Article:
Rust and Bone is one of those movies that critics may well adore precisely because of one key trait – you rarely know what’s going to happen next. This is a trait that could be overrated by critics simply because we see so much, and become aware not only of the common cliches but the uncommon ones too, to the point where any film that can surprise us is a rare thing. For those who go to just a movie or two a year, and may not realize, for example, that in a big-budget action movie, any seemingly useless trivia dropped early on will always be key to saving the world later, this probably isn’t an issue.
That said, Rust and Bone is also an epic, but an emotional one – a journey of two broken people to become all of which they are truly capable after braving intense trials and navigating tough terrain… of the soul, not some alien planet. Matthias Schoenarts, best known as the bull-head from, uh, Bullhead, is Ali, a broke former boxer with mild criminal tendencies and a five year-old son in tow. Moving to Antibes to impinge upon his sister’s hospitality, he takes a job as a nightclub bouncer, where he saves beautiful, intelligent Stephanie (Marion Cotillard) from an unwarranted beatdown. Having thusly gotten off to a decent start, Ali blows it by telling her she’s dressed like a whore – though in a weird way, this demonstrates a positive lack of pretense on his part.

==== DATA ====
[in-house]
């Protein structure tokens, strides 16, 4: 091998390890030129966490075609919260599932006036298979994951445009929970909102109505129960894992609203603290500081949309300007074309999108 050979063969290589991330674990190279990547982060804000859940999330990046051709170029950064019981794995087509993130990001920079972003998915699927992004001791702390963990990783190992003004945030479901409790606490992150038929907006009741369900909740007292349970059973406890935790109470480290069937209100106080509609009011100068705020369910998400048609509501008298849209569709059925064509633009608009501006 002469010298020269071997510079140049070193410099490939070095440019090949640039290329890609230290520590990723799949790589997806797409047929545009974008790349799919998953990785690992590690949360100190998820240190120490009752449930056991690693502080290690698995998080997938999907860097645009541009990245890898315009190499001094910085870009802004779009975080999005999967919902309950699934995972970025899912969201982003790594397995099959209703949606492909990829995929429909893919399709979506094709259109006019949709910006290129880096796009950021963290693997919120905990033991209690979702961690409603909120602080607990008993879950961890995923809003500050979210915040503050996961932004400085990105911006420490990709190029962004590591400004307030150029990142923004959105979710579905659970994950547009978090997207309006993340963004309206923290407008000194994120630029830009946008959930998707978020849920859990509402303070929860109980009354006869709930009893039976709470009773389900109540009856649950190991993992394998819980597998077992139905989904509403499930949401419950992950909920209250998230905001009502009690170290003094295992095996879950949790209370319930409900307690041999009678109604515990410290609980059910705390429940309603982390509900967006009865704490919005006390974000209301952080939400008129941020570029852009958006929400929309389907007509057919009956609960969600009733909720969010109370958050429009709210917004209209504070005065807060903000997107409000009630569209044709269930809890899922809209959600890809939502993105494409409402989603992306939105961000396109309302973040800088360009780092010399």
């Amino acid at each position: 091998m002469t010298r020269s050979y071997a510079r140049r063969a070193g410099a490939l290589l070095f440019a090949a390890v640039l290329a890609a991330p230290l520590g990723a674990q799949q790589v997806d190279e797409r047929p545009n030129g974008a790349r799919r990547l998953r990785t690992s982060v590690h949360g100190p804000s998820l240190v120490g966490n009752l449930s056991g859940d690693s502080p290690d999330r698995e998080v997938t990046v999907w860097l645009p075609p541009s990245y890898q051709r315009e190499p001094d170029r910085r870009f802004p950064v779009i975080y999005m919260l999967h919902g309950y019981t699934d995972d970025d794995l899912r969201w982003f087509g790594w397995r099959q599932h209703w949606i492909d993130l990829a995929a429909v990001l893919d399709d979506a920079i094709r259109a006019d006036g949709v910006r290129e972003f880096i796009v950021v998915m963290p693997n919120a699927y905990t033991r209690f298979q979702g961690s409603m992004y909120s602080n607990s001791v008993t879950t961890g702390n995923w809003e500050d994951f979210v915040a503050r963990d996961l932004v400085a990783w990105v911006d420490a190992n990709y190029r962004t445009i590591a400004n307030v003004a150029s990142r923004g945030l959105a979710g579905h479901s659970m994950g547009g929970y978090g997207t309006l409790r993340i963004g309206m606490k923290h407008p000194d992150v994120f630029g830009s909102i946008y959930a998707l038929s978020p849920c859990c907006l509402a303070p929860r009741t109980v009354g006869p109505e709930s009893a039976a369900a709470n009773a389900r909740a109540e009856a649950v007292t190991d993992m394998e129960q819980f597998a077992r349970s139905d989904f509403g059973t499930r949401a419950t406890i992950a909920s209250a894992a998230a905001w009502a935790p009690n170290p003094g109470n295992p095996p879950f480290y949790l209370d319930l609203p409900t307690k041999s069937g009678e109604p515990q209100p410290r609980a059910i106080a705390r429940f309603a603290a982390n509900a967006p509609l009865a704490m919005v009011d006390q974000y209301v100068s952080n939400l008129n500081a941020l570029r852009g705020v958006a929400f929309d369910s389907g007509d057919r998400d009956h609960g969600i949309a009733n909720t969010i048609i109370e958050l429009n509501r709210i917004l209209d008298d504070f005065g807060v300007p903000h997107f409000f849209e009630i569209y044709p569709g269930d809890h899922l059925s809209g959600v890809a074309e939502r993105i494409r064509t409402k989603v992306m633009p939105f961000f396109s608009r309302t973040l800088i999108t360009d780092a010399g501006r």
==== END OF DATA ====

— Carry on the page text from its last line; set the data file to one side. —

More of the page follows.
It turns out she’s an orca trainer at a marine theme park, and it isn’t long before a terrible accident leaves her permanently injured. Perhaps because he protected her once, or because he’s incapable of pretense, she calls Ali and the two bond – he engaging her in the kind of purely sexual relationship many men might dodge due to handicap-squeamishness, and she becoming his manager for unsanctioned backyard MMA fights. Meanwhile, as Ali’s caring for Stephanie grows, he becomes ever more irresponsible as a family man.